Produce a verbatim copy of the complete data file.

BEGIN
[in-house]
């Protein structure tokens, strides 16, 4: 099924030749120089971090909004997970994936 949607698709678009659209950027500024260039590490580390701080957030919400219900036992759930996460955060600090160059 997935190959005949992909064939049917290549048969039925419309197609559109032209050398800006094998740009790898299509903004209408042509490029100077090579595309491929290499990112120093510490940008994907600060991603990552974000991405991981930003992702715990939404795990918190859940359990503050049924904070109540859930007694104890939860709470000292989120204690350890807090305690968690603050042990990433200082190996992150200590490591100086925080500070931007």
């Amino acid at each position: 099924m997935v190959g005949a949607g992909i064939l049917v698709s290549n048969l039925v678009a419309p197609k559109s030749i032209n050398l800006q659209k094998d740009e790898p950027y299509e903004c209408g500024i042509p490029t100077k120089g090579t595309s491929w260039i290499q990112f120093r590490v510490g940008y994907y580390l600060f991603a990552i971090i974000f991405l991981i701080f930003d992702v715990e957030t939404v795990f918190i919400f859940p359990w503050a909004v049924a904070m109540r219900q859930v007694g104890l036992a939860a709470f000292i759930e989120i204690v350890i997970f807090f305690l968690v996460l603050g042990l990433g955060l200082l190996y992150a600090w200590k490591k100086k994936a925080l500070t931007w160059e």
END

[in-house]
């Protein structure tokens, strides 16, 4: 099924030749120089971090909004997970994936 949607698709678009659209950027500024260039590490580390701080957030919400219900036992759930996460955060600090160059 997935190959005949992909064939049917290549048969039925419309197609559109032209050398800006094998740009790898299509903004209408042509490029100077090579595309491929290499990112120093510490940008994907600060991603990552974000991405991981930003992702715990939404795990918190859940359990503050049924904070109540859930007694104890939860709470000292989120204690350890807090305690968690603050042990990433200082190996992150200590490591100086925080500070931007």
């Amino acid at each position: 099924m997935v190959g005949a949607g992909i064939l049917v698709s290549n048969l039925v678009a419309p197609k559109s030749i032209n050398l800006q659209k094998d740009e790898p950027y299509e903004c209408g500024i042509p490029t100077k120089g090579t595309s491929w260039i290499q990112f120093r590490v510490g940008y994907y580390l600060f991603a990552i971090i974000f991405l991981i701080f930003d992702v715990e957030t939404v795990f918190i919400f859940p359990w503050a909004v049924a904070m109540r219900q859930v007694g104890l036992a939860a709470f000292i759930e989120i204690v350890i997970f807090f305690l968690v996460l603050g042990l990433g955060l200082l190996y992150a600090w200590k490591k100086k994936a925080l500070t931007w160059e």